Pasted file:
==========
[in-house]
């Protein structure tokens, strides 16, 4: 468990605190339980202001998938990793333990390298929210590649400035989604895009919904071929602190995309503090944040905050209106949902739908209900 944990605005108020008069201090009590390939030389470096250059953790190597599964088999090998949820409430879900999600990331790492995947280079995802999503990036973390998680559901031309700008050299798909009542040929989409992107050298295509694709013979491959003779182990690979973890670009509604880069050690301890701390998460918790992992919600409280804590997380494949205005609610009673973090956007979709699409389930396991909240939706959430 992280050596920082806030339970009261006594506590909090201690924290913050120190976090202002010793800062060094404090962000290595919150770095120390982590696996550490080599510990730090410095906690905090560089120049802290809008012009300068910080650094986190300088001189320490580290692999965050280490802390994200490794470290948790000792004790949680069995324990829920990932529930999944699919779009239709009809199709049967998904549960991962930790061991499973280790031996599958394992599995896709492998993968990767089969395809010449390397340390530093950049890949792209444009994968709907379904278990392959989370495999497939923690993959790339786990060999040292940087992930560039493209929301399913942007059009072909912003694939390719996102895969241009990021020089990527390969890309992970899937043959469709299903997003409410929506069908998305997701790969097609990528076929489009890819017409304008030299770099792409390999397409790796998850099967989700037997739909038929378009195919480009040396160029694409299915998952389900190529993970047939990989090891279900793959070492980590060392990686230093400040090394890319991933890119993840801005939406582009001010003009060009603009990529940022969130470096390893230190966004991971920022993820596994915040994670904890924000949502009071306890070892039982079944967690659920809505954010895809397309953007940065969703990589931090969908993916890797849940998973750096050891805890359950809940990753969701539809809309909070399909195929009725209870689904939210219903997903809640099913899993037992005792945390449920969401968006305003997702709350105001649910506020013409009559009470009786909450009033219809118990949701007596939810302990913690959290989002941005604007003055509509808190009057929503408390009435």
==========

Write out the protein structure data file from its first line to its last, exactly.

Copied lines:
[in-house]
């Protein structure tokens, strides 16, 4: 468990605190339980202001998938990793333990390298929210590649400035989604895009919904071929602190995309503090944040905050209106949902739908209900 944990605005108020008069201090009590390939030389470096250059953790190597599964088999090998949820409430879900999600990331790492995947280079995802999503990036973390998680559901031309700008050299798909009542040929989409992107050298295509694709013979491959003779182990690979973890670009509604880069050690301890701390998460918790992992919600409280804590997380494949205005609610009673973090956007979709699409389930396991909240939706959430 992280050596920082806030339970009261006594506590909090201690924290913050120190976090202002010793800062060094404090962000290595919150770095120390982590696996550490080599510990730090410095906690905090560089120049802290809008012009300068910080650094986190300088001189320490580290692999965050280490802390994200490794470290948790000792004790949680069995324990829920990932529930999944699919779009239709009809199709049967998904549960991962930790061991499973280790031996599958394992599995896709492998993968990767089969395809010449390397340390530093950049890949792209444009994968709907379904278990392959989370495999497939923690993959790339786990060999040292940087992930560039493209929301399913942007059009072909912003694939390719996102895969241009990021020089990527390969890309992970899937043959469709299903997003409410929506069908998305997701790969097609990528076929489009890819017409304008030299770099792409390999397409790796998850099967989700037997739909038929378009195919480009040396160029694409299915998952389900190529993970047939990989090891279900793959070492980590060392990686230093400040090394890319991933890119993840801005939406582009001010003009060009603009990529940022969130470096390893230190966004991971920022993820596994915040994670904890924000949502009071306890070892039982079944967690659920809505954010895809397309953007940065969703990589931090969908993916890797849940998973750096050891805890359950809940990753969701539809809309909070399909195929009725209870689904939210219903997903809640099913899993037992005792945390449920969401968006305003997702709350105001649910506020013409009559009470009786909450009033219809118990949701007596939810302990913690959290989002941005604007003055509509808190009057929503408390009435």